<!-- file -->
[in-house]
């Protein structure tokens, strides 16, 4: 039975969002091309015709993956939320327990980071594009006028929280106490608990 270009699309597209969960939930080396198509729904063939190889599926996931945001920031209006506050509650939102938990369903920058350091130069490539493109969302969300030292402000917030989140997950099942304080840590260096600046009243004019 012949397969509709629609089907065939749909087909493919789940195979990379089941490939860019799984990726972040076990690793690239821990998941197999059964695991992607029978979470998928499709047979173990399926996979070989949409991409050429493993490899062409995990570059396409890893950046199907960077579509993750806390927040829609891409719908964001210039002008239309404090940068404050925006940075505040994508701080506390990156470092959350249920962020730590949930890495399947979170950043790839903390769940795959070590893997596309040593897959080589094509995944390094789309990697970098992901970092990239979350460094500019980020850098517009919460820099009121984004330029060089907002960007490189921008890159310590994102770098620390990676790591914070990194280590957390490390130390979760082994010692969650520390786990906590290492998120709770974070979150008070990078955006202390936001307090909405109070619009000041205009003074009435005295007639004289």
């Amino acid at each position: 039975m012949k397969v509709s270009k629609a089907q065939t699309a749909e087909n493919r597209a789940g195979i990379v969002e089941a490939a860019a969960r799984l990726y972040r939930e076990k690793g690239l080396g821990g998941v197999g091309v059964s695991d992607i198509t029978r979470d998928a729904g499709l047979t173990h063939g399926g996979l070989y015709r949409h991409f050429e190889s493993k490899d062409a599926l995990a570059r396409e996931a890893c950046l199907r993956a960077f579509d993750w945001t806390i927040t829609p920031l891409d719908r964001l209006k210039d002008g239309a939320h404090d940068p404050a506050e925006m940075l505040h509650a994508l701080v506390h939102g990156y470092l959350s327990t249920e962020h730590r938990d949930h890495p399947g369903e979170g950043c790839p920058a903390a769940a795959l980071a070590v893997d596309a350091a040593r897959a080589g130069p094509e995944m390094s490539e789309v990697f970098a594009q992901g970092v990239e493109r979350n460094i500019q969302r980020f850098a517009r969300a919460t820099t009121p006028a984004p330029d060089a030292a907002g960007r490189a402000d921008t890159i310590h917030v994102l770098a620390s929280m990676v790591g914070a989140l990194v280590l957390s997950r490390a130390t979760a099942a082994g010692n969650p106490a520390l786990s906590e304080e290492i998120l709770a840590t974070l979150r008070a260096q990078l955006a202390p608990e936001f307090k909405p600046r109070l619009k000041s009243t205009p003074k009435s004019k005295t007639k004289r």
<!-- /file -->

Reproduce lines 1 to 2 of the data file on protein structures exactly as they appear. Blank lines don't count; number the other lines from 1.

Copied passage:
[in-house]
């Protein structure tokens, strides 16, 4: 039975969002091309015709993956939320327990980071594009006028929280106490608990 270009699309597209969960939930080396198509729904063939190889599926996931945001920031209006506050509650939102938990369903920058350091130069490539493109969302969300030292402000917030989140997950099942304080840590260096600046009243004019 012949397969509709629609089907065939749909087909493919789940195979990379089941490939860019799984990726972040076990690793690239821990998941197999059964695991992607029978979470998928499709047979173990399926996979070989949409991409050429493993490899062409995990570059396409890893950046199907960077579509993750806390927040829609891409719908964001210039002008239309404090940068404050925006940075505040994508701080506390990156470092959350249920962020730590949930890495399947979170950043790839903390769940795959070590893997596309040593897959080589094509995944390094789309990697970098992901970092990239979350460094500019980020850098517009919460820099009121984004330029060089907002960007490189921008890159310590994102770098620390990676790591914070990194280590957390490390130390979760082994010692969650520390786990906590290492998120709770974070979150008070990078955006202390936001307090909405109070619009000041205009003074009435005295007639004289």